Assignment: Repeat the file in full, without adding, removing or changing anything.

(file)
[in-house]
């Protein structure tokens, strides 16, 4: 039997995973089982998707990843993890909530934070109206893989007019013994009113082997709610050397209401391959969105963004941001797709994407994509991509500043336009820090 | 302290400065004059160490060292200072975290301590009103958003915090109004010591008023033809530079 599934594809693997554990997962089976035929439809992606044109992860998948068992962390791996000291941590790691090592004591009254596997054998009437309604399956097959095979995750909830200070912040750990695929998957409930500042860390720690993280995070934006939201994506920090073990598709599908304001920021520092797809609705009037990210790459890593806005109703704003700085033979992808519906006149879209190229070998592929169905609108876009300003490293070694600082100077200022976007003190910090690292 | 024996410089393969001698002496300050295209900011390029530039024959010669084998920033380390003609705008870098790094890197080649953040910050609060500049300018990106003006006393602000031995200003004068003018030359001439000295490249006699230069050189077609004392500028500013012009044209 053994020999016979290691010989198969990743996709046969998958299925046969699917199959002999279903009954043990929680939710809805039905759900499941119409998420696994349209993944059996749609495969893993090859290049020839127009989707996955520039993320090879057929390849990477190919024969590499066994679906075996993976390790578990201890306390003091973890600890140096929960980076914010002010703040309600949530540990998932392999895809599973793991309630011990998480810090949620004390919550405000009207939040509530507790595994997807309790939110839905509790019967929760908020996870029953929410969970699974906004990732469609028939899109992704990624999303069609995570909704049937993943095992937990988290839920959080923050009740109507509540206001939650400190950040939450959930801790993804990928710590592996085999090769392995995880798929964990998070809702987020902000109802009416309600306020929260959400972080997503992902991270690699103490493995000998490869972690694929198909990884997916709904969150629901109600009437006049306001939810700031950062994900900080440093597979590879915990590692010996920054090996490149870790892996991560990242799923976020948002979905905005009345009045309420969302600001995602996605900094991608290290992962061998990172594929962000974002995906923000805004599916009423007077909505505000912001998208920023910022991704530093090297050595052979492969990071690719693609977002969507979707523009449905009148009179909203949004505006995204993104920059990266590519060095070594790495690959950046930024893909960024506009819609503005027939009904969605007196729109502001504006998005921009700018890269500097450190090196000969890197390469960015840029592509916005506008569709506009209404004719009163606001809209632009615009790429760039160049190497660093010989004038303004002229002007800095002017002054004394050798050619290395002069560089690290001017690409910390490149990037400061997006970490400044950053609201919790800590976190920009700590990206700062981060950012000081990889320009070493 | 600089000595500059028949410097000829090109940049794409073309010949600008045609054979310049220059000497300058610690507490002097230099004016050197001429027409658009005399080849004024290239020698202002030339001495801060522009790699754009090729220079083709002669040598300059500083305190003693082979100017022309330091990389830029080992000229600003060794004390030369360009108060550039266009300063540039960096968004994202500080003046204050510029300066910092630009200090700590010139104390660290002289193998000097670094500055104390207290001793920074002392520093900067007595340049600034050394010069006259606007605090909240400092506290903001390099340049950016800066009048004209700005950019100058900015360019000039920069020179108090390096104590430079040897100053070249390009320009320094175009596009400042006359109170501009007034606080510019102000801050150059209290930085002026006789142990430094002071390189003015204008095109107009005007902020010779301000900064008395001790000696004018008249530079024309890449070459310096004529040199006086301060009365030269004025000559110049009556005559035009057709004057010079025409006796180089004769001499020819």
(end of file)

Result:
[in-house]
């Protein structure tokens, strides 16, 4: 039997995973089982998707990843993890909530934070109206893989007019013994009113082997709610050397209401391959969105963004941001797709994407994509991509500043336009820090 | 302290400065004059160490060292200072975290301590009103958003915090109004010591008023033809530079 599934594809693997554990997962089976035929439809992606044109992860998948068992962390791996000291941590790691090592004591009254596997054998009437309604399956097959095979995750909830200070912040750990695929998957409930500042860390720690993280995070934006939201994506920090073990598709599908304001920021520092797809609705009037990210790459890593806005109703704003700085033979992808519906006149879209190229070998592929169905609108876009300003490293070694600082100077200022976007003190910090690292 | 024996410089393969001698002496300050295209900011390029530039024959010669084998920033380390003609705008870098790094890197080649953040910050609060500049300018990106003006006393602000031995200003004068003018030359001439000295490249006699230069050189077609004392500028500013012009044209 053994020999016979290691010989198969990743996709046969998958299925046969699917199959002999279903009954043990929680939710809805039905759900499941119409998420696994349209993944059996749609495969893993090859290049020839127009989707996955520039993320090879057929390849990477190919024969590499066994679906075996993976390790578990201890306390003091973890600890140096929960980076914010002010703040309600949530540990998932392999895809599973793991309630011990998480810090949620004390919550405000009207939040509530507790595994997807309790939110839905509790019967929760908020996870029953929410969970699974906004990732469609028939899109992704990624999303069609995570909704049937993943095992937990988290839920959080923050009740109507509540206001939650400190950040939450959930801790993804990928710590592996085999090769392995995880798929964990998070809702987020902000109802009416309600306020929260959400972080997503992902991270690699103490493995000998490869972690694929198909990884997916709904969150629901109600009437006049306001939810700031950062994900900080440093597979590879915990590692010996920054090996490149870790892996991560990242799923976020948002979905905005009345009045309420969302600001995602996605900094991608290290992962061998990172594929962000974002995906923000805004599916009423007077909505505000912001998208920023910022991704530093090297050595052979492969990071690719693609977002969507979707523009449905009148009179909203949004505006995204993104920059990266590519060095070594790495690959950046930024893909960024506009819609503005027939009904969605007196729109502001504006998005921009700018890269500097450190090196000969890197390469960015840029592509916005506008569709506009209404004719009163606001809209632009615009790429760039160049190497660093010989004038303004002229002007800095002017002054004394050798050619290395002069560089690290001017690409910390490149990037400061997006970490400044950053609201919790800590976190920009700590990206700062981060950012000081990889320009070493 | 600089000595500059028949410097000829090109940049794409073309010949600008045609054979310049220059000497300058610690507490002097230099004016050197001429027409658009005399080849004024290239020698202002030339001495801060522009790699754009090729220079083709002669040598300059500083305190003693082979100017022309330091990389830029080992000229600003060794004390030369360009108060550039266009300063540039960096968004994202500080003046204050510029300066910092630009200090700590010139104390660290002289193998000097670094500055104390207290001793920074002392520093900067007595340049600034050394010069006259606007605090909240400092506290903001390099340049950016800066009048004209700005950019100058900015360019000039920069020179108090390096104590430079040897100053070249390009320009320094175009596009400042006359109170501009007034606080510019102000801050150059209290930085002026006789142990430094002071390189003015204008095109107009005007902020010779301000900064008395001790000696004018008249530079024309890449070459310096004529040199006086301060009365030269004025000559110049009556005559035009057709004057010079025409006796180089004769001499020819």